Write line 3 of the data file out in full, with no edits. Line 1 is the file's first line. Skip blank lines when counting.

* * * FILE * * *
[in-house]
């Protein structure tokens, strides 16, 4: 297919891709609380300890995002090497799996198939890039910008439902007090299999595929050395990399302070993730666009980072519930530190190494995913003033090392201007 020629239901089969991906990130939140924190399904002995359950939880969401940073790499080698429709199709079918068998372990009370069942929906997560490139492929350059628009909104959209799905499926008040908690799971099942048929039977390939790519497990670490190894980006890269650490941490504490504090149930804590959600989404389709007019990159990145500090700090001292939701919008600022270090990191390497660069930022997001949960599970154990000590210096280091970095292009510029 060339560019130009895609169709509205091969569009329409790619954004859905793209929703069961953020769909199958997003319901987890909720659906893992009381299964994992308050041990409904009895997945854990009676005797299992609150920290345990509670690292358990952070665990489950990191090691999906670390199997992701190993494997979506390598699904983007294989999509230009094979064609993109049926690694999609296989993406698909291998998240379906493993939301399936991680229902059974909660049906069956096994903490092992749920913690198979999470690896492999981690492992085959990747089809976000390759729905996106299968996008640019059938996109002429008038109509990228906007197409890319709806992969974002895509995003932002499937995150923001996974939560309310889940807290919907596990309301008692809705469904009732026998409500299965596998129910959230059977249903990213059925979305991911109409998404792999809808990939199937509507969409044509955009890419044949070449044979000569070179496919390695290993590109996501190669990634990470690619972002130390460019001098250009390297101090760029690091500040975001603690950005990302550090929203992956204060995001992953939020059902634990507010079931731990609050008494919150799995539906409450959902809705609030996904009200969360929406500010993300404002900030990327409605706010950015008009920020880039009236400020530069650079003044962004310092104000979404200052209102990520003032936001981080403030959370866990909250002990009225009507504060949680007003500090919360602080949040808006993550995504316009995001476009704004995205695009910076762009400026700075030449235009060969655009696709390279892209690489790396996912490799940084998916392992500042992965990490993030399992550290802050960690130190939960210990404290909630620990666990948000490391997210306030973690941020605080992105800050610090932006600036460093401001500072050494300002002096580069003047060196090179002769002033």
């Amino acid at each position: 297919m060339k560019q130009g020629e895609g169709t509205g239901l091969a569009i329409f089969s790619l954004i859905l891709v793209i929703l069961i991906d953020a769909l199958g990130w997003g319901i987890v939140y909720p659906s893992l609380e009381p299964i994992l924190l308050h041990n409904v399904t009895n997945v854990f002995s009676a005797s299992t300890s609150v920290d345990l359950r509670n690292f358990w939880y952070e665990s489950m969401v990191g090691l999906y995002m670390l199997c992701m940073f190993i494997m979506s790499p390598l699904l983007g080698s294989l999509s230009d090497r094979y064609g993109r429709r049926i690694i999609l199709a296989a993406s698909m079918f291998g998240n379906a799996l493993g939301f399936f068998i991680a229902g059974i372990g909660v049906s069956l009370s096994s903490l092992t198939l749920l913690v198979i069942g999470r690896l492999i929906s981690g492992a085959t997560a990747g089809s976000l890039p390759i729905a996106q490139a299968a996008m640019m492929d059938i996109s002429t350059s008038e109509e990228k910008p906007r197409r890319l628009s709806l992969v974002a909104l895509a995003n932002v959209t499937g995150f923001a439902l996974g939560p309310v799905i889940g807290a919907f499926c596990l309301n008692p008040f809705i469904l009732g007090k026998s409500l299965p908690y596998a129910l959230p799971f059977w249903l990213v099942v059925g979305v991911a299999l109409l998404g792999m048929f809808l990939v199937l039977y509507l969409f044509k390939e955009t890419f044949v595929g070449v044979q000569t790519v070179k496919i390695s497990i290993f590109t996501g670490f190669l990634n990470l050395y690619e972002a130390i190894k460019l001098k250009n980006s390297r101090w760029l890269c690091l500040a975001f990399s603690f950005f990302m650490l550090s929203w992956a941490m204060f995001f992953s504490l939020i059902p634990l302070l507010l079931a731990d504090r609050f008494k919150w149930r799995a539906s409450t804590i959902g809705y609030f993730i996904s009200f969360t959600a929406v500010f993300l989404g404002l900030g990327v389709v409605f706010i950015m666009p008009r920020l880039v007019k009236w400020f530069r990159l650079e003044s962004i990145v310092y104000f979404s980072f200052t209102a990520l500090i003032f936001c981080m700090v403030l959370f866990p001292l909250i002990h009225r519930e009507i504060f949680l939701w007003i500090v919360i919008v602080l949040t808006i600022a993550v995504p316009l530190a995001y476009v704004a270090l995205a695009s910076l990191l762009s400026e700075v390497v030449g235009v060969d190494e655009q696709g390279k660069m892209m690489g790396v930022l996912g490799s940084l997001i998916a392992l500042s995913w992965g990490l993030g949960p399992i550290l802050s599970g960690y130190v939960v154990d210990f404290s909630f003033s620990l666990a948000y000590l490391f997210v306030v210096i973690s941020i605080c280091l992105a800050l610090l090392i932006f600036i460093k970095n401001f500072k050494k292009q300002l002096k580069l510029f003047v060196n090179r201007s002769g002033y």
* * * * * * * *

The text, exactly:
């Amino acid at each position: 297919m060339k560019q130009g020629e895609g169709t509205g239901l091969a569009i329409f089969s790619l954004i859905l891709v793209i929703l069961i991906d953020a769909l199958g990130w997003g319901i987890v939140y909720p659906s893992l609380e009381p299964i994992l924190l308050h041990n409904v399904t009895n997945v854990f002995s009676a005797s299992t300890s609150v920290d345990l359950r509670n690292f358990w939880y952070e665990s489950m969401v990191g090691l999906y995002m670390l199997c992701m940073f190993i494997m979506s790499p390598l699904l983007g080698s294989l999509s230009d090497r094979y064609g993109r429709r049926i690694i999609l199709a296989a993406s698909m079918f291998g998240n379906a799996l493993g939301f399936f068998i991680a229902g059974i372990g909660v049906s069956l009370s096994s903490l092992t198939l749920l913690v198979i069942g999470r690896l492999i929906s981690g492992a085959t997560a990747g089809s976000l890039p390759i729905a996106q490139a299968a996008m640019m492929d059938i996109s002429t350059s008038e109509e990228k910008p906007r197409r890319l628009s709806l992969v974002a909104l895509a995003n932002v959209t499937g995150f923001a439902l996974g939560p309310v799905i889940g807290a919907f499926c596990l309301n008692p008040f809705i469904l009732g007090k026998s409500l299965p908690y596998a129910l959230p799971f059977w249903l990213v099942v059925g979305v991911a299999l109409l998404g792999m048929f809808l990939v199937l039977y509507l969409f044509k390939e955009t890419f044949v595929g070449v044979q000569t790519v070179k496919i390695s497990i290993f590109t996501g670490f190669l990634n990470l050395y690619e972002a130390i190894k460019l001098k250009n980006s390297r101090w760029l890269c690091l500040a975001f990399s603690f950005f990302m650490l550090s929203w992956a941490m204060f995001f992953s504490l939020i059902p634990l302070l507010l079931a731990d504090r609050f008494k919150w149930r799995a539906s409450t804590i959902g809705y609030f993730i996904s009200f969360t959600a929406v500010f993300l989404g404002l900030g990327v389709v409605f706010i950015m666009p008009r920020l880039v007019k009236w400020f530069r990159l650079e003044s962004i990145v310092y104000f979404s980072f200052t209102a990520l500090i003032f936001c981080m700090v403030l959370f866990p001292l909250i002990h009225r519930e009507i504060f949680l939701w007003i500090v919360i919008v602080l949040t808006i600022a993550v995504p316009l530190a995001y476009v704004a270090l995205a695009s910076l990191l762009s400026e700075v390497v030449g235009v060969d190494e655009q696709g390279k660069m892209m690489g790396v930022l996912g490799s940084l997001i998916a392992l500042s995913w992965g990490l993030g949960p399992i550290l802050s599970g960690y130190v939960v154990d210990f404290s909630f003033s620990l666990a948000y000590l490391f997210v306030v210096i973690s941020i605080c280091l992105a800050l610090l090392i932006f600036i460093k970095n401001f500072k050494k292009q300002l002096k580069l510029f003047v060196n090179r201007s002769g002033y």